Stratospheric Memory and Skill of Extended-Range Weather Forecasts
Baldwin, M. P., Stephenson, D. B., Thompson, D. W.J., Dunkerton , T. J., Charlton, A. J. and O'Neill, A. (2003) Stratospheric Memory and Skill of Extended-Range Weather Forecasts. Science, 301 (5633). pp. 636-640. ISSN 1095-9203
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To link to this article DOI: 10.1126/science.1087143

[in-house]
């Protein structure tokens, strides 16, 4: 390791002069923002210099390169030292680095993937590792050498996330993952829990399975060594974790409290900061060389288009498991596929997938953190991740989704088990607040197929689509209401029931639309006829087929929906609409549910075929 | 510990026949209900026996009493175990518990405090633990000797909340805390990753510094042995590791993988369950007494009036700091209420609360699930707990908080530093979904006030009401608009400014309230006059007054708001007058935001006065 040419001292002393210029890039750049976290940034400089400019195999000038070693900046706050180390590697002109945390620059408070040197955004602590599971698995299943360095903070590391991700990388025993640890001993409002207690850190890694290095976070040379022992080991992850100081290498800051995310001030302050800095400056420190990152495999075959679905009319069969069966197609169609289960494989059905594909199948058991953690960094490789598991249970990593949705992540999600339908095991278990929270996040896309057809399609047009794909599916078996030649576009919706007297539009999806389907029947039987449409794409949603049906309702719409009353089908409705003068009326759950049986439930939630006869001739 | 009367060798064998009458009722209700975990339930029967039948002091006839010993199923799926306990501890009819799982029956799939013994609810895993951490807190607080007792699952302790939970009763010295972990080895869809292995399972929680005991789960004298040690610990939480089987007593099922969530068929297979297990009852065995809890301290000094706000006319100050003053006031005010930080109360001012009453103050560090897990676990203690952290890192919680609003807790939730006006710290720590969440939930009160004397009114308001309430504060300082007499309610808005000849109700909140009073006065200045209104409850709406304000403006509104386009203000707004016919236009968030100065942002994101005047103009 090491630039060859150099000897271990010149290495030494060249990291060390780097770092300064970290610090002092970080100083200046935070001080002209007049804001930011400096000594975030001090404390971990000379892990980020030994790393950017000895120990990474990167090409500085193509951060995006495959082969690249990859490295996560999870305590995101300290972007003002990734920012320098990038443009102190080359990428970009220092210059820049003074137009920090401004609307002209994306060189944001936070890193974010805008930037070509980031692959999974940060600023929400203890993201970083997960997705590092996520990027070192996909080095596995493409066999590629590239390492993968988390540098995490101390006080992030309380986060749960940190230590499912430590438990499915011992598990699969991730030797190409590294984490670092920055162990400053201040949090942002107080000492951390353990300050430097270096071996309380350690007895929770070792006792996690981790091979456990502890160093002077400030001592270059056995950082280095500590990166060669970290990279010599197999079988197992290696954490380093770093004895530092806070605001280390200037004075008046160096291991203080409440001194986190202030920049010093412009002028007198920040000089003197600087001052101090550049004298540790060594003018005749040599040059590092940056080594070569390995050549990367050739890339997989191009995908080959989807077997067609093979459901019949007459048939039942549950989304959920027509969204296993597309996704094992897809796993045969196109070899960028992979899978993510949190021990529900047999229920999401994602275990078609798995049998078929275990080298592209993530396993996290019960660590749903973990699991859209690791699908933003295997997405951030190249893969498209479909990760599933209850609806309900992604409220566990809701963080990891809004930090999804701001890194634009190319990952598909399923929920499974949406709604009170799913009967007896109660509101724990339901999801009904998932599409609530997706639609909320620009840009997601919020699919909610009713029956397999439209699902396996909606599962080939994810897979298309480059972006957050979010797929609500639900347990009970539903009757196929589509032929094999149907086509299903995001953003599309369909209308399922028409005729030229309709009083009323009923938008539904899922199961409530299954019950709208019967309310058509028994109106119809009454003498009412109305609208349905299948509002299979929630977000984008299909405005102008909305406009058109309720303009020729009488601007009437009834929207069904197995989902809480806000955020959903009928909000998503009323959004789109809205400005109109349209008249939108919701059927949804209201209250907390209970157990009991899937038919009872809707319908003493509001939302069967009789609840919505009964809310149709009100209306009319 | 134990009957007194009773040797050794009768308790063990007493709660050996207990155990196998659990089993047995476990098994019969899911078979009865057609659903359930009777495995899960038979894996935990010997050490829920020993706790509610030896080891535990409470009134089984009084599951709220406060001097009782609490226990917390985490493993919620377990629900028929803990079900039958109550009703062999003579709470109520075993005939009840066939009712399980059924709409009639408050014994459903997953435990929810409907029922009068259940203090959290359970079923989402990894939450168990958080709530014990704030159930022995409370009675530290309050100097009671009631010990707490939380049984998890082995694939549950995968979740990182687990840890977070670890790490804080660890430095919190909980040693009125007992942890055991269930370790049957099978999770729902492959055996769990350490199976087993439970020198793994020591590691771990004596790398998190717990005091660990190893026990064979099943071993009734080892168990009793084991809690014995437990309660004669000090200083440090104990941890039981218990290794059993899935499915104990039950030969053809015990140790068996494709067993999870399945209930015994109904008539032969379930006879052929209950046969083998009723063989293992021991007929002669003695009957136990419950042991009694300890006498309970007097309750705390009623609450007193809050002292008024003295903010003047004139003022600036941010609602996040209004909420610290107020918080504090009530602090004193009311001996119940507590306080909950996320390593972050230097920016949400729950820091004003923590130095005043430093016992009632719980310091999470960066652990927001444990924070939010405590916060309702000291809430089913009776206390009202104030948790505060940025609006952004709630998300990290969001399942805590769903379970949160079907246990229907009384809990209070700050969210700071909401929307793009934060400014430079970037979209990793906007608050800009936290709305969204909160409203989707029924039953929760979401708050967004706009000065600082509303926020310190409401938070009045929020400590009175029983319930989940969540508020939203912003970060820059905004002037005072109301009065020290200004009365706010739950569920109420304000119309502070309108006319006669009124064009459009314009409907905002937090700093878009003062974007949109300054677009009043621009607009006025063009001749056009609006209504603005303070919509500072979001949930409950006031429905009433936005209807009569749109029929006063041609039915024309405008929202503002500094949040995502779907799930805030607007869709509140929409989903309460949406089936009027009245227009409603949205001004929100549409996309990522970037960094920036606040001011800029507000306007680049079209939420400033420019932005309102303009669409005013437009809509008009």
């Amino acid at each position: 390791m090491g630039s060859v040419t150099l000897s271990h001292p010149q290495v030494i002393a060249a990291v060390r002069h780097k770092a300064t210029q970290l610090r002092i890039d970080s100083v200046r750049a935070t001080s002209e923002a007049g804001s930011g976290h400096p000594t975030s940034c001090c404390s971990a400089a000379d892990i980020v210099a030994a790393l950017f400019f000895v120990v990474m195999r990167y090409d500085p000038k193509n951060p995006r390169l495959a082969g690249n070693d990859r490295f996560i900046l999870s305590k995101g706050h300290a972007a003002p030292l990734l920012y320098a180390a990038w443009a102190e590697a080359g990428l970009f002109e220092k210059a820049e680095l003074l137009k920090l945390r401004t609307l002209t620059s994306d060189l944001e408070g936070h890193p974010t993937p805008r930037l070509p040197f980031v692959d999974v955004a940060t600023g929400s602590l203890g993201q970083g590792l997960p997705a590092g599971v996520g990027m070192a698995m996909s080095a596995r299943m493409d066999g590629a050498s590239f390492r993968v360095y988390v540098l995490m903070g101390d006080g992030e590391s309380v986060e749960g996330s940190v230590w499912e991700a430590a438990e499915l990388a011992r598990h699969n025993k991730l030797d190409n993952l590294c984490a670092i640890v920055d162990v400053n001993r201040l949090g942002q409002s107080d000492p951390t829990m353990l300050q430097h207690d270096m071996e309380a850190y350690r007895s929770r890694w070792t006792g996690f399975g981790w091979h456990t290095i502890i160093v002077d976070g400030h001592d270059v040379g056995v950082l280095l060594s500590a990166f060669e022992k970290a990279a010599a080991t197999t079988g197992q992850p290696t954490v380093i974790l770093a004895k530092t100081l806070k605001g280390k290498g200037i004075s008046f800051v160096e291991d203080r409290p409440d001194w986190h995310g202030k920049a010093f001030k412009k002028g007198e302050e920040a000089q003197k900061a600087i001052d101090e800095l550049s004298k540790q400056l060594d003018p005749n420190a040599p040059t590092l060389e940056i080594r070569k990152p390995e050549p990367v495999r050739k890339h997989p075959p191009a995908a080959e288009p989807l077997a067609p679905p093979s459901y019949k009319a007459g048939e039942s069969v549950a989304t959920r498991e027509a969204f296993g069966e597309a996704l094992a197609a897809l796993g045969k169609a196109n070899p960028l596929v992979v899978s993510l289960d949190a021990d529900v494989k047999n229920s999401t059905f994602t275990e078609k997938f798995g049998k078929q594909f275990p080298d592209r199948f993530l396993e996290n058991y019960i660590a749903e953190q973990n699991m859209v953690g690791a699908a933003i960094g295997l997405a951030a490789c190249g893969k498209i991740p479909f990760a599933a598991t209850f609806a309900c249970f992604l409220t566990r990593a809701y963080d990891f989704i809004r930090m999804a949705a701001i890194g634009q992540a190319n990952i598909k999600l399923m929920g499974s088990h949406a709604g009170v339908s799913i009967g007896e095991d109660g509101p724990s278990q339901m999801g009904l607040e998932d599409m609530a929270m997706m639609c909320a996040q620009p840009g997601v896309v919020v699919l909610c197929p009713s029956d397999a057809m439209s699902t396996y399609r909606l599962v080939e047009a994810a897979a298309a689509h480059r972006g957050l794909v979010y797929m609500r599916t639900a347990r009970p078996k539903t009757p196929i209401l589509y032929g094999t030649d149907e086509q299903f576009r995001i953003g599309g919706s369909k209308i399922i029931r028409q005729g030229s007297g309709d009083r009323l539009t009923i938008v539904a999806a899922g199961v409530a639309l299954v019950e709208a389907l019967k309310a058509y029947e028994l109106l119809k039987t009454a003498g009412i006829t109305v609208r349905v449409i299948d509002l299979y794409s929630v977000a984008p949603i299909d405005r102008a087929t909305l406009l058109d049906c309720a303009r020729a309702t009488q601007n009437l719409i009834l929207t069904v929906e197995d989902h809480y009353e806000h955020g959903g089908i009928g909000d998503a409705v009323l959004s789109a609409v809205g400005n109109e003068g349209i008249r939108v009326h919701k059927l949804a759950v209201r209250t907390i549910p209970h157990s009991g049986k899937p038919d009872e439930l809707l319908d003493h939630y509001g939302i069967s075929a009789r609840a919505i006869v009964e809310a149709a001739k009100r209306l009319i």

We use an empirical statistical model to demonstrate significant skill in making extended-range forecasts of the monthly-mean Arctic Oscillation (AO). Forecast skill derives from persistent circulation anomalies in the lowermost stratosphere and is greatest during boreal winter. A comparison to the Southern Hemisphere provides evidence that both the time scale and predictability of the AO depend on the presence of persistent circulation anomalies just above the tropopause. These circulation anomalies most likely affect the troposphere through changes to waves in the upper troposphere, which induce surface pressure changes that correspond to the AO.